Ela Polkowska is a photographer based in Warsaw, Poland. She is interested in documenting people, places and objects on the margins of everyday life and subjects relegated from the dominant public memory or hidden from consciousness.
Below, she talked to her about her inspirations and current projects:
I’m very much inspired by films, especially by those directed by John Cassavetes, Ingmar Bergman, Michelangelo Antonioni and Steve McQueen. I also admire, invariably for years, medieval, renaissance and baroque paintings.
In my photography I document people, places and objects on the margins of everyday life and subjects relegated from the dominant public memory or hidden from consciousness. Recently, my work has been dominated by topics connected with the human body. I’m interested in how an individual can react in extreme ways to everyday conditions and experiences connected with senses of touch, movement and body position.
For me, photography is a tool to create an image. I’m not so interested in technical aspects of the medium. What is the most important to me is the final effect of using a camera, which is a flat image, whether displayed on a computer screen or printed on paper.
In my current project ‘Don’t Let Me Move You’ I investigate the Sensory Processing Disorder (SPD), a neurological disorder defined by the occupational therapist Anna Jean Ayres, which results from the brain’s inability to integrate certain information received from the body’s sensory systems. My practice is defined by two forms of photographic work: in collages constructed from my own images I deal with the surreal of human movement, especially in relation to the sense of balance; in staged images I want to explore uneasiness of interactions among people and tension in the relationship with the world.
The other series that I’m still working on is called ʻFirmly Pinch The Skin Together’ [featured on this page] and is a visual manifestation of a tactile universe that involves intimacy and closeness, whilst capturing sensitive moments of tension and pressure. The series explores the outward appearance of our inner selves by recording dilapidated structures, body parts, motion and touch, tracing our sense of anxiety, discomfort and relief. The project relates to the conception of the Skin-Ego by Didier Anzieu, in which a skin is seen as a protective shield that allows us to engage with the world, and which marks the external disturbances we experience through our lives. and conversely it maintains the body in a state of unity, preserving our inner and outer balance.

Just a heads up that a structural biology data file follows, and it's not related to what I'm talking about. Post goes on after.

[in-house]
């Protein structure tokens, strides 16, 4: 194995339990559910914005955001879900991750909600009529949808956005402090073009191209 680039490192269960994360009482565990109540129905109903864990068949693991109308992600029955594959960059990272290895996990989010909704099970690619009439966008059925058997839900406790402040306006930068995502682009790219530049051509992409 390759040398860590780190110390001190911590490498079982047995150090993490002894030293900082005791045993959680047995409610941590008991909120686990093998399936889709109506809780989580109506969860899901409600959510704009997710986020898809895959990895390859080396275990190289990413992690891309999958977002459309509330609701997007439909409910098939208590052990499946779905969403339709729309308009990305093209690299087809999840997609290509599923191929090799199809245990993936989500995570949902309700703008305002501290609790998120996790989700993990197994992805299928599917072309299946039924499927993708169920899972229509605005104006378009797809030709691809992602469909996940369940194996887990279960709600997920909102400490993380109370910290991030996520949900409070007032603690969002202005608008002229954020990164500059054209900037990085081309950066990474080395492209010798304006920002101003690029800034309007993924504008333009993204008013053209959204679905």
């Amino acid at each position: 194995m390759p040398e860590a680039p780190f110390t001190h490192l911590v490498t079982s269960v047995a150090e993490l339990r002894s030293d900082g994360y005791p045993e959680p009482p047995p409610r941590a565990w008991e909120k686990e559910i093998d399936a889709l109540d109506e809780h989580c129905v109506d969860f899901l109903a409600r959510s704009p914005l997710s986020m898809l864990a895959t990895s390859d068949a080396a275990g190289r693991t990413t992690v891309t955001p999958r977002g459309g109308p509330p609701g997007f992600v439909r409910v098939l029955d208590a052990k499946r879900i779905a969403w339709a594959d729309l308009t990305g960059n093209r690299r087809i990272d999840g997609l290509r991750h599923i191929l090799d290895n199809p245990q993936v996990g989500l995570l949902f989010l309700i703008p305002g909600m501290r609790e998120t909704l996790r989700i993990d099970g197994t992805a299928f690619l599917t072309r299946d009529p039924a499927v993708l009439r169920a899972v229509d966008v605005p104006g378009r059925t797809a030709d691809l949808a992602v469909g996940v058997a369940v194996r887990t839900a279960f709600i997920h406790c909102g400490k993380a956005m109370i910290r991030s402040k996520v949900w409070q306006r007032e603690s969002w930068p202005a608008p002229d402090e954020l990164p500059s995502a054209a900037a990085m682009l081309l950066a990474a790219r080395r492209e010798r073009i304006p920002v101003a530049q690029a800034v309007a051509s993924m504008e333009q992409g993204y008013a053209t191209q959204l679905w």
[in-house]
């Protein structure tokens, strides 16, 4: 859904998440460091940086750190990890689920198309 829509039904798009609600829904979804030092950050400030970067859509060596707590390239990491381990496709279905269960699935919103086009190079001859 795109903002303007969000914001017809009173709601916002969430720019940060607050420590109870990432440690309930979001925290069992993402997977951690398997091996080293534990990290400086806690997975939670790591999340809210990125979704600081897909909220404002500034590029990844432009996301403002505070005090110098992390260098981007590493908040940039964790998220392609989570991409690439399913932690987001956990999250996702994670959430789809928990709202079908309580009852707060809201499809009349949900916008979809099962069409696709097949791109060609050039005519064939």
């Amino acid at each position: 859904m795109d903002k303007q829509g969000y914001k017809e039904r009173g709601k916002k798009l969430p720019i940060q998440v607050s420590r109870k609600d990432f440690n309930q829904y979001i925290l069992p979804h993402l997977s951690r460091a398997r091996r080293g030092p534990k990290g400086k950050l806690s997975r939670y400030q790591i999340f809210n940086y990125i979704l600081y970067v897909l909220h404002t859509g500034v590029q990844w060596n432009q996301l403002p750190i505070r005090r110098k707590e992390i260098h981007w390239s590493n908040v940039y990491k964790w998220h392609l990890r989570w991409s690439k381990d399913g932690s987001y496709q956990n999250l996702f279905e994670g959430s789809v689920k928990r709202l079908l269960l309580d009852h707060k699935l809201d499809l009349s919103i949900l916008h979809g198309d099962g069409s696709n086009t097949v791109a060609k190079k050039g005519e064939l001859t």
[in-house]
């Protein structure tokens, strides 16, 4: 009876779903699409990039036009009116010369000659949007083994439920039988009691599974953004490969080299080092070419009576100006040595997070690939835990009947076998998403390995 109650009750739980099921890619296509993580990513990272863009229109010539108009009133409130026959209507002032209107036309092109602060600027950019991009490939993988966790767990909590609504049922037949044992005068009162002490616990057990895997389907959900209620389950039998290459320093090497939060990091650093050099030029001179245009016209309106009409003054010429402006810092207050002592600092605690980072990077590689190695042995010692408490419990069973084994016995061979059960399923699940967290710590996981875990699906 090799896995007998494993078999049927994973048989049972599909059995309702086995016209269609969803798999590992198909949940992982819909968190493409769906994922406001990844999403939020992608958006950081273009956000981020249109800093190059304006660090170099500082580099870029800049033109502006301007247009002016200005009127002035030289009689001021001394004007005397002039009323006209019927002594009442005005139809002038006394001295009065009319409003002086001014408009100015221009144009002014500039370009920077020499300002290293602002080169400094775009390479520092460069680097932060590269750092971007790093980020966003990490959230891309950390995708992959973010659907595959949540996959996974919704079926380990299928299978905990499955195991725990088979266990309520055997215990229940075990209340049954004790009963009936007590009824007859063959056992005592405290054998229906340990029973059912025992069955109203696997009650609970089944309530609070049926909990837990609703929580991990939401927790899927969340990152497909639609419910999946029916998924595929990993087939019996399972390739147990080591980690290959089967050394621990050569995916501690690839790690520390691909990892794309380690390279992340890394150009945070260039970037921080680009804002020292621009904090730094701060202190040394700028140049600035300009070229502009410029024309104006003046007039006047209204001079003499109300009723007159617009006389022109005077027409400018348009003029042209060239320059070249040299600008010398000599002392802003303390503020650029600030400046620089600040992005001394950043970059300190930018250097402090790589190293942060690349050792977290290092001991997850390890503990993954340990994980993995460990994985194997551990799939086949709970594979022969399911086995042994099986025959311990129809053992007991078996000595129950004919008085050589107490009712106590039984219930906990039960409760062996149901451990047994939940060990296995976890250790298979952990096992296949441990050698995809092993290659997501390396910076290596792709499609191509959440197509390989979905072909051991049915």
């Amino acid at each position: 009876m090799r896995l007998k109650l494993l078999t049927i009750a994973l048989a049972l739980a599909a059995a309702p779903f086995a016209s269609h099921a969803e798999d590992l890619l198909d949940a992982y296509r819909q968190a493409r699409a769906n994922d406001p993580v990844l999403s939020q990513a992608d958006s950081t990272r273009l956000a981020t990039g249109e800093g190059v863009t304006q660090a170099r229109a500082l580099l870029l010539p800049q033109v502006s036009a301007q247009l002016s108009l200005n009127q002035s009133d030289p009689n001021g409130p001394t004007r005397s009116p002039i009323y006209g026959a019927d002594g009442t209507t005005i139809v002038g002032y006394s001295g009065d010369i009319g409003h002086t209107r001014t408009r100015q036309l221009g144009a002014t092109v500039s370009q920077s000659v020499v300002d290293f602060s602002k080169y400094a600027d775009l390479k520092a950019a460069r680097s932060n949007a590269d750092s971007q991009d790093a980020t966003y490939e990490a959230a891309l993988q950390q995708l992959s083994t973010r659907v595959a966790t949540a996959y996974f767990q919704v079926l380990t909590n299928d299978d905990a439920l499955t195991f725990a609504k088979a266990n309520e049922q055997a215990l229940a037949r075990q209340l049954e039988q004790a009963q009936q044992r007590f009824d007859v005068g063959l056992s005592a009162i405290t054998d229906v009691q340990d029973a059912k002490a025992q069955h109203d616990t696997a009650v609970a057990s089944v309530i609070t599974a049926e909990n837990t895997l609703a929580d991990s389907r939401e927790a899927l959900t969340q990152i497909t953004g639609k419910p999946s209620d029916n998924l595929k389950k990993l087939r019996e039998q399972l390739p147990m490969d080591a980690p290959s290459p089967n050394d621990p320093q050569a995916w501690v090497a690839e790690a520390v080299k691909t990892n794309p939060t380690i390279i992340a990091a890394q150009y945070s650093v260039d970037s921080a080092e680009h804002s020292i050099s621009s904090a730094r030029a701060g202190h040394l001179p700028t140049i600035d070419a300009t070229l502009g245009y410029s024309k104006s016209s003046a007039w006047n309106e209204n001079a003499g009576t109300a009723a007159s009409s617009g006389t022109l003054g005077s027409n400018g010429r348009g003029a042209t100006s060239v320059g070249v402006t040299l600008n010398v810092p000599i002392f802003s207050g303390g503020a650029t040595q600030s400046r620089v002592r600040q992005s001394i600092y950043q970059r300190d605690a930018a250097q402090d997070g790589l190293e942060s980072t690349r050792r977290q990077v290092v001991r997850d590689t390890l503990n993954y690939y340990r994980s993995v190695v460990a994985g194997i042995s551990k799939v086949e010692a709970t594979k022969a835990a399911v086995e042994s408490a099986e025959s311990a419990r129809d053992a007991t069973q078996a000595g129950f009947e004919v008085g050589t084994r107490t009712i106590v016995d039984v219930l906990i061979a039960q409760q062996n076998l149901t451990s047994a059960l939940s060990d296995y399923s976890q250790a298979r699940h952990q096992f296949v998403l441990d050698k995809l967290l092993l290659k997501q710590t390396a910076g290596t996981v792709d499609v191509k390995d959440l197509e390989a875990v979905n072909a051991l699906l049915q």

I’m very curious if the pandemic will change the art world and redefine the way photography can be presented to a viewer. It feels that the traditional system of galleries and festivals is not enough anymore and it’s not possible, or rather inefficient and not interesting, to transfer an exhibition from a gallery space to the web one-to-one. I’m looking forward to seeing new forms of online display.
Last year was demanding for me personally also because I moved from Poland to Sweden, totally changing my environment. I used to photograph my family and friends and now I don’t have them around me anymore, which makes me redefine my work. It’s good as I like to be challenged to be creative.
Right now, I'm trying to put 'Firmly Pinch The Skin Together' in a final shape as I’m planning to make a book from the series. Simultaneously, I’m working on a new project ‘Don’t Let Me Move You’, trying to focus more on staged photography which is something I’ve never done before even though I’ve always wanted to. It seems it’s going to be another challenging year :)
The Futures platform allowed me to re-think my project 'Firmly Pinch The Skin Together', especially when I showed it during the RESET exhibition, curated by Salvatore Vitale. It was a great opportunity to find new forms of presenting my images in the unlimited territory of the web. I hope that working within the Futures will help me to find the best way to communicate the project to the world.